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What is an attractive nuisance?

Summer means more kids running around the streets of Brooklyn. While it is great to see such youth and the vibrancy it brings to local neighborhoods, having more kids out of the house also increases the risk of them being exposed to danger. You no doubt school your children on what they should avoid in order to stay safe, but try as you might, kids are naturally curious and often unaware of the risks certain things pose. This is what makes an attractive nuisance so dangerous. 

What is an "attractive nuisance?" The Cornell University Law School defines it as any property feature or condition that attracts children to it while also presenting a risk to their safety. The acknowledgement of the presence of attractive nuisances allows for the application of the attractive nuisance doctrine, which states that property owners can be held liable if they fail to protect child from the dangerous features on their lands.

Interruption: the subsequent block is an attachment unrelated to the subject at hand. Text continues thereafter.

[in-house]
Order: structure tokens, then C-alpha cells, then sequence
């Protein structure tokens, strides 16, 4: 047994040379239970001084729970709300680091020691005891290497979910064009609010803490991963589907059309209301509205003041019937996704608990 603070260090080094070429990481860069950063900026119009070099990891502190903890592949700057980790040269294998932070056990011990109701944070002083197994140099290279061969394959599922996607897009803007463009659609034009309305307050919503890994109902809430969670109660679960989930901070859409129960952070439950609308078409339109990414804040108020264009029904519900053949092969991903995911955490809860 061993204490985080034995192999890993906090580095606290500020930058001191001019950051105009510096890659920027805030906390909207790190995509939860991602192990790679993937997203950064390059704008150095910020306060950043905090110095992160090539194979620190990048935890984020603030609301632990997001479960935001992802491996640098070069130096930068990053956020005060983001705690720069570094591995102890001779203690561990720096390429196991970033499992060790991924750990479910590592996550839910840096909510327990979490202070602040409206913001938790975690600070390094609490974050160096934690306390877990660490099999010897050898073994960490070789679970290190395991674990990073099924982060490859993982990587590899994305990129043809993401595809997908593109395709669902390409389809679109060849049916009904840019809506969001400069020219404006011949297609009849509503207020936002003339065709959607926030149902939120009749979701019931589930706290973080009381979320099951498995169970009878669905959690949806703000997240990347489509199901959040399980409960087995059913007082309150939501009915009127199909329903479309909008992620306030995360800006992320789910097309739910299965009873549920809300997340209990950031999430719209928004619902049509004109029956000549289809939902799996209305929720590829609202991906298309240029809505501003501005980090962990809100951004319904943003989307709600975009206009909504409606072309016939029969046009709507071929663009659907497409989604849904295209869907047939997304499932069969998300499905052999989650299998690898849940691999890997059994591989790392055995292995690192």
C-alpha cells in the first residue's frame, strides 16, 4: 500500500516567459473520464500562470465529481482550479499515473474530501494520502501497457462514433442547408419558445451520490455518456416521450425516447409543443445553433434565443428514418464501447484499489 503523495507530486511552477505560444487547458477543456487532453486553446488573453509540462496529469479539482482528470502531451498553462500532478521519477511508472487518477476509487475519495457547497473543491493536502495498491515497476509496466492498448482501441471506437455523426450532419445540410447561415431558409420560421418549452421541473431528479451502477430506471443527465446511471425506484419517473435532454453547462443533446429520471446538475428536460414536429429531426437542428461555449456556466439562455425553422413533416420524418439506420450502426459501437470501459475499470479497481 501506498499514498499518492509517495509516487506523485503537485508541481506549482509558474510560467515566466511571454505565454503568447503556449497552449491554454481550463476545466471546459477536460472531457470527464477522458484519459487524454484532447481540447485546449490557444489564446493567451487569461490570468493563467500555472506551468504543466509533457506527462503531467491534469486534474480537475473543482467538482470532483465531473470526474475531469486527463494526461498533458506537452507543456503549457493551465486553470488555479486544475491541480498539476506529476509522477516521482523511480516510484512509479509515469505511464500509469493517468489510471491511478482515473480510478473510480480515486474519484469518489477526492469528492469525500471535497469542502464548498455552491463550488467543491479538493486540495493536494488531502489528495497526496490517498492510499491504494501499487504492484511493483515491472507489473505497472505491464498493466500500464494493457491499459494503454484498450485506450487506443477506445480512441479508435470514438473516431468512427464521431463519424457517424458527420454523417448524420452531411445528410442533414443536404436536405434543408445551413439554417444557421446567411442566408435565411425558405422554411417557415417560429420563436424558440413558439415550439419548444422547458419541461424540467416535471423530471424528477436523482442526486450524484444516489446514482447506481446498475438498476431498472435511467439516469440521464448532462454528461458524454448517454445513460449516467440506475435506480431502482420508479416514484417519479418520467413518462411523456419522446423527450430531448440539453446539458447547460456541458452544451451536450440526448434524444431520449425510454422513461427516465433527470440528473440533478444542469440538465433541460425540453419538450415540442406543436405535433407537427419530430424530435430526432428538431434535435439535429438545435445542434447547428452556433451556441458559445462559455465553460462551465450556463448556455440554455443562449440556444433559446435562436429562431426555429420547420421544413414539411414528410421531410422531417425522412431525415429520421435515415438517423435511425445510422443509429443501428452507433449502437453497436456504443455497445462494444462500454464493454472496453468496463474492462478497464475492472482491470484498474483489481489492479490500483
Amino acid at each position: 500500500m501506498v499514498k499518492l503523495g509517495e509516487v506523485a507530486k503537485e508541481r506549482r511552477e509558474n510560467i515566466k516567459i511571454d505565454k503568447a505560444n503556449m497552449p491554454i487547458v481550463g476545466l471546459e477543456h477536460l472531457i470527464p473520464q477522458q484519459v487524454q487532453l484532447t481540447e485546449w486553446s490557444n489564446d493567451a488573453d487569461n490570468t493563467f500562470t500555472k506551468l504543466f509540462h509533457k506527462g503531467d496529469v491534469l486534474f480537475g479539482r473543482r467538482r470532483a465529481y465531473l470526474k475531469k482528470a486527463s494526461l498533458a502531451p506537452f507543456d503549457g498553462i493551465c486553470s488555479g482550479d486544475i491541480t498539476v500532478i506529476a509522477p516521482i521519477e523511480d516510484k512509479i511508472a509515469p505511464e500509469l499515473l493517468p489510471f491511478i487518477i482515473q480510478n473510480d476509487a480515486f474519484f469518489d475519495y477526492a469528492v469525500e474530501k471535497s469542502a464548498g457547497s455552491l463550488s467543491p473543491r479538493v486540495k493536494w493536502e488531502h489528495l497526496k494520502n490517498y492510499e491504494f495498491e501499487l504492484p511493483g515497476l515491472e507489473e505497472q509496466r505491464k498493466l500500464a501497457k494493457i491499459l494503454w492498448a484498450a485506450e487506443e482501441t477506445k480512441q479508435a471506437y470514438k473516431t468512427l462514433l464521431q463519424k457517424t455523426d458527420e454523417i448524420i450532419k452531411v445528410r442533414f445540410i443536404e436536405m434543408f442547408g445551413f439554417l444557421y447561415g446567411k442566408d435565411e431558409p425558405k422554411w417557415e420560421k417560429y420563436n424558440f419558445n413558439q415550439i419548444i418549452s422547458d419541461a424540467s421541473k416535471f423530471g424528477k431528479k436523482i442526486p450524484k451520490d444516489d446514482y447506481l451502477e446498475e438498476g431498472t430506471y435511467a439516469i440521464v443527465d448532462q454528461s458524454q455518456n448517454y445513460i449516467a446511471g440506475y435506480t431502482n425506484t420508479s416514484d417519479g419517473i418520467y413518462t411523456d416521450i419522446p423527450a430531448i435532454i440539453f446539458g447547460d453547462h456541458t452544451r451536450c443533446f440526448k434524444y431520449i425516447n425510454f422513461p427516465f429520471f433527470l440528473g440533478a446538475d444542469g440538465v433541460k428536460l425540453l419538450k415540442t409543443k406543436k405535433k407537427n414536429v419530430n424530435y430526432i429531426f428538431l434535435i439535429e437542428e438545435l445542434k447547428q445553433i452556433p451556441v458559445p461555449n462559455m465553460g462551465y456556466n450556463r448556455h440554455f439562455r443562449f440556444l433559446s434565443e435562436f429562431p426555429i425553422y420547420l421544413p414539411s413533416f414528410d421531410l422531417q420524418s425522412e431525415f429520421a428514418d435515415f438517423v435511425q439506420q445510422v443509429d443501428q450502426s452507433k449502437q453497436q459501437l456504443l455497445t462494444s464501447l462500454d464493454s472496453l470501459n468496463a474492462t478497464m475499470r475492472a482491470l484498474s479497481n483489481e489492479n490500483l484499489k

The attractive nuisance doctrine was actually first called "the turntable doctrine" due to railroad turntables being recognized as the first official attractive nuisance. Over the years, the definition as expanded to include: 

  • Swimming pools
  • Construction sites
  • Electrical towers and power lines
  • Ponds and fountains
  • Holes, canals and exposed pipes
  • Discard or unused cars and other large equipment

Those who own the properties on which these artificial features are located have duty to protect children from them by restricting access. If they do not, and your child is injured playing on or around such an attraction, you can seek compensation to help the expenses arising from such an injury. This is true even if your child was on the property without the owner's permission. 

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